Panetta was arrested by Patrolman John V. Wilkie after Wilkie said he acted on a statement made to him by Nora Williams, 18, of 625 North Front street.

The girl testified she and several other girls bought beer in the place last Christmas night and again on New Year's Eve, from two waitresses whom she described as "Betty" and "Harriet." She declared she had bought beer on several previous occasions at the cafe, and Identified Elizabeth Matlack, 1287 Thurman street, as "Betty."

Panetta testified he "keeps a strict watch" on his place and that the girl could not have been served without him knowing it. He said whenever he thinks a customer is under age, he gets the suspected person to sign a card. He said he was in his establishment on both nights when the girl alleged she got beer, but had not seen her there. Mrs. Panetta corroborated her husband's testimony and the waitress denied serving the girl.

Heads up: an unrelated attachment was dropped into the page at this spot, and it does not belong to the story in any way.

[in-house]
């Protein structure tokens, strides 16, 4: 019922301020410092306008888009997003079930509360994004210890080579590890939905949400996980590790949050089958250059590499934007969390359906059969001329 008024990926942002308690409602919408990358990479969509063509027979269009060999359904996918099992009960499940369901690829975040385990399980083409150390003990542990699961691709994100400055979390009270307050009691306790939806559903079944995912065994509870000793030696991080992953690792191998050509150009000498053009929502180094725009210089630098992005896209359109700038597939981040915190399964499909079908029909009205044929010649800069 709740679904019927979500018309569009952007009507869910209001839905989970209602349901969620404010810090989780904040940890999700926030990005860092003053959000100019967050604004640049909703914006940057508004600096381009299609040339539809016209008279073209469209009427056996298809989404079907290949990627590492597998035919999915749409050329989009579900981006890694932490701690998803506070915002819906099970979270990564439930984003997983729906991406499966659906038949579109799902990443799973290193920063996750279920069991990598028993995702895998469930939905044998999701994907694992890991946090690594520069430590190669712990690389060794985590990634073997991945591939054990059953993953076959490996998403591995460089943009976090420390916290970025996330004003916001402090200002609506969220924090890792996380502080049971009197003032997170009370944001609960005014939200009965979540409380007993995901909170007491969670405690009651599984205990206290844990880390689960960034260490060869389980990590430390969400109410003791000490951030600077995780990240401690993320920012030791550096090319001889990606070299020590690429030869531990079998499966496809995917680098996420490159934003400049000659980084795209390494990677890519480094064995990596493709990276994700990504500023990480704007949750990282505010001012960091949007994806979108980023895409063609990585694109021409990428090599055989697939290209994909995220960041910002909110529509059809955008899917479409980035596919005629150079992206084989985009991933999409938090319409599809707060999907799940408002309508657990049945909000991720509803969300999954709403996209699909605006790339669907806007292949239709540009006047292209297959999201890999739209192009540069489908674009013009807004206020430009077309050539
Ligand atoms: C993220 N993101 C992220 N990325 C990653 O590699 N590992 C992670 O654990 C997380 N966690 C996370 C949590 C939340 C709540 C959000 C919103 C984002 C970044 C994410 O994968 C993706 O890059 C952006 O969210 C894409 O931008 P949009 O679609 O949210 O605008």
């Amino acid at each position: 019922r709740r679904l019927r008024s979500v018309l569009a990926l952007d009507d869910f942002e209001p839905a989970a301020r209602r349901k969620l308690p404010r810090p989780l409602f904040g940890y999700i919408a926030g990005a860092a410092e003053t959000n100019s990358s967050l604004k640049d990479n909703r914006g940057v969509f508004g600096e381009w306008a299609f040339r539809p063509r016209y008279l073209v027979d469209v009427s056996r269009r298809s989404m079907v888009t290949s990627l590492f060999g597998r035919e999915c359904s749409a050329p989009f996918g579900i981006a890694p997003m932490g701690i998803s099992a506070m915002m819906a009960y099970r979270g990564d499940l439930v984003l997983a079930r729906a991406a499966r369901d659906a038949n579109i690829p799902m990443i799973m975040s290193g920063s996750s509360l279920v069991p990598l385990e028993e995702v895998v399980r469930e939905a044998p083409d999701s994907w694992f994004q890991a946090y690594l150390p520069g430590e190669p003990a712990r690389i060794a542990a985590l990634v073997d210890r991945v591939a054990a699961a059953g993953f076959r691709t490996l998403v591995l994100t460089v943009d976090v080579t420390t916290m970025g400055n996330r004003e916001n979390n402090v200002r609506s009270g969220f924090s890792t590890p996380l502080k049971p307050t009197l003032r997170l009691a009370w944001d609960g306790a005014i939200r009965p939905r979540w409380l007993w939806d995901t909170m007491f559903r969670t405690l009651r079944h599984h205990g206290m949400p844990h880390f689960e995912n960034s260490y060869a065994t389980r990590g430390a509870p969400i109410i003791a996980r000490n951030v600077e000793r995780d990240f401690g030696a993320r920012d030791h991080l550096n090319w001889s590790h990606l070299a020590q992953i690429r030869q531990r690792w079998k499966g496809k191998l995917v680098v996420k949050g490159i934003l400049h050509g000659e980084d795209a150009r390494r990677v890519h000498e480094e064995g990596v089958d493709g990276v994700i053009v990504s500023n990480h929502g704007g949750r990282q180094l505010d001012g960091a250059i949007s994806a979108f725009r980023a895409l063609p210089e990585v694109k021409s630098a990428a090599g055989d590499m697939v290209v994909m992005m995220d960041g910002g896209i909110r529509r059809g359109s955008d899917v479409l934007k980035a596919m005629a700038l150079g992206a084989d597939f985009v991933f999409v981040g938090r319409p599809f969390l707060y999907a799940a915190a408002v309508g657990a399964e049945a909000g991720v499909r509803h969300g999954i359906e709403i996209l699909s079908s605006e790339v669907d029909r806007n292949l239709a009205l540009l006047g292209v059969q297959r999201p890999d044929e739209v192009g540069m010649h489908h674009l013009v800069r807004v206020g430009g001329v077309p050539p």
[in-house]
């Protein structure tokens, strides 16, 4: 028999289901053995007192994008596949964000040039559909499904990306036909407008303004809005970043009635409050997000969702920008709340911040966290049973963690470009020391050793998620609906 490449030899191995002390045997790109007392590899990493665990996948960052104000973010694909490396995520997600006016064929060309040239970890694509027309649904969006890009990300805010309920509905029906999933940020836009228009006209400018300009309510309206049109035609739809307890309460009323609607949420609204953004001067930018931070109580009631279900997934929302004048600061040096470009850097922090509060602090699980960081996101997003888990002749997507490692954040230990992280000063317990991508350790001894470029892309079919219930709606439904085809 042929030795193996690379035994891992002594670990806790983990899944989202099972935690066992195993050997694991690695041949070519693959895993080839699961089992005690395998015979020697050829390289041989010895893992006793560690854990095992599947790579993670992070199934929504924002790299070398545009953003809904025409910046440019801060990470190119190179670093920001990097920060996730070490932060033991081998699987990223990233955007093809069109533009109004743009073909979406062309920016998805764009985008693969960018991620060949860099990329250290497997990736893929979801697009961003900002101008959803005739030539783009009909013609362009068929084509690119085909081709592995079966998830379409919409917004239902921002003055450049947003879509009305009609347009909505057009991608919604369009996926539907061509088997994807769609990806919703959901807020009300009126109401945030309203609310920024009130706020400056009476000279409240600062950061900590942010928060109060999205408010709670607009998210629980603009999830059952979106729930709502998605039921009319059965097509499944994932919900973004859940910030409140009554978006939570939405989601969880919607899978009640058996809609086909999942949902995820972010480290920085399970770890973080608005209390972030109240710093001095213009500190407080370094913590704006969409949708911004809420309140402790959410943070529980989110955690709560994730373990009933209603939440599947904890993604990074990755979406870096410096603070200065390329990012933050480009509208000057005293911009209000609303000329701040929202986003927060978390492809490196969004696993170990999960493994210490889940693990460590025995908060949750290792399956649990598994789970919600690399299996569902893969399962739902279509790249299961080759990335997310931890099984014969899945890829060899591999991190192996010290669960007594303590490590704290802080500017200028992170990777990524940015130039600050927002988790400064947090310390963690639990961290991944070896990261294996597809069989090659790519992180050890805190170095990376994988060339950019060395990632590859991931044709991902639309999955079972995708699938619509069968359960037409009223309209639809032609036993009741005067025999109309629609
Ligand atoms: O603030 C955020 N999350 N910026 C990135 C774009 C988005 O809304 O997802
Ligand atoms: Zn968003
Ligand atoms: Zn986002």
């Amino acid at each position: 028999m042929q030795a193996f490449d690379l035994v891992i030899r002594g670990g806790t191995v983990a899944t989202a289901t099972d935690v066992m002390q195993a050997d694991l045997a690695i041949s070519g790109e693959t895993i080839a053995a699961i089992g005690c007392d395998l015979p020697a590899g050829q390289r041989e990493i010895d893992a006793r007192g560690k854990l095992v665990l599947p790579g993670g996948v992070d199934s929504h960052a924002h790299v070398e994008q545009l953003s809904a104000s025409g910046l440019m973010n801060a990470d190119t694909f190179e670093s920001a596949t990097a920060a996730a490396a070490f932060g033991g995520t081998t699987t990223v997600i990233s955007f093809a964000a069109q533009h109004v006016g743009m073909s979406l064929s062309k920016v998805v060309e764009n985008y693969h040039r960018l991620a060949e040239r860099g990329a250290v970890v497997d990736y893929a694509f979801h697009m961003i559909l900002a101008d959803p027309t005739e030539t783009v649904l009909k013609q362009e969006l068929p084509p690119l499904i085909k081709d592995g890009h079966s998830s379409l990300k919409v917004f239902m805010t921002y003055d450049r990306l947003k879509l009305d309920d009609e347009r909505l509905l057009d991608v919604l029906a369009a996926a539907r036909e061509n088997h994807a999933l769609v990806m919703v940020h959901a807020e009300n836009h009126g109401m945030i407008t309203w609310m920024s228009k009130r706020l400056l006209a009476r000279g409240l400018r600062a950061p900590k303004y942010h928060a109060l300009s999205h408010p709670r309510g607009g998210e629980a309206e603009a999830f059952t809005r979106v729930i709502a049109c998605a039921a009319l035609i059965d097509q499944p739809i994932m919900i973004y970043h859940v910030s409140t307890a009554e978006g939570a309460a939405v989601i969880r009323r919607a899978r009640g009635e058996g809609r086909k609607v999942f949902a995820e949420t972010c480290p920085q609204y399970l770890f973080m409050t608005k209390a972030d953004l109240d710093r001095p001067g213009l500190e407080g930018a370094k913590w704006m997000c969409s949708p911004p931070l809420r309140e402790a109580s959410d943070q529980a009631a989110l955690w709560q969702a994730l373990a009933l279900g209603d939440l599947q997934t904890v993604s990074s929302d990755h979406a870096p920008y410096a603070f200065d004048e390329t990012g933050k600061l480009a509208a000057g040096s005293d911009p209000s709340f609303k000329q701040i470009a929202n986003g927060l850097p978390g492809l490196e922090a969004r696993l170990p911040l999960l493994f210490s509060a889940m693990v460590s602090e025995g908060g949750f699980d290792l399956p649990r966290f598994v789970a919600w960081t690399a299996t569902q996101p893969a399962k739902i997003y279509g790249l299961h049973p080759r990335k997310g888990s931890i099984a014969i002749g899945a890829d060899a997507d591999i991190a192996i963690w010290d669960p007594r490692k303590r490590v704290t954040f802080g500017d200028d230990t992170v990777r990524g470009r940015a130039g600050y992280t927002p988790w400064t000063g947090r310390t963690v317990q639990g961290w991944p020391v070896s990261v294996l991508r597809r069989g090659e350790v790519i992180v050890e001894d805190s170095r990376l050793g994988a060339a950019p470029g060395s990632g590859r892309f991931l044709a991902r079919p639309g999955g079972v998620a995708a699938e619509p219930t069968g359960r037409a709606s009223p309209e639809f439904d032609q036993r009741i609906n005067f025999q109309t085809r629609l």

Prosecutor Mitchell Cohen asked that a conviction be found, pointing out that the girl was the only "disinterested witness," while the others were "members of the family and an employee."

Carlton W. Rowand, attorney for Panetta, wanted to know "if these things happened on those days, why the warrant was not issued until yesterday." 

Judge Mariano replied that the "information did not reach the police department until a few days ago."

In freeing Panetta Judge Mariano declared the state "had not borne the burden of proof and that the benefit of the doubt must be given to the defendant."

Camden Courier-Post - February 21, 1938
John V. Wilkie - Dr. Claude B. Phillips - Nora Williamson
Frank C. Lingo - Francis Croman - R. Cooper Brown -
North Front Street

Camden Courier-Post
September 3, 1941

John S. McTaggart - Dr. David S. Rhone - Dr. Paul M. Mecray Jr.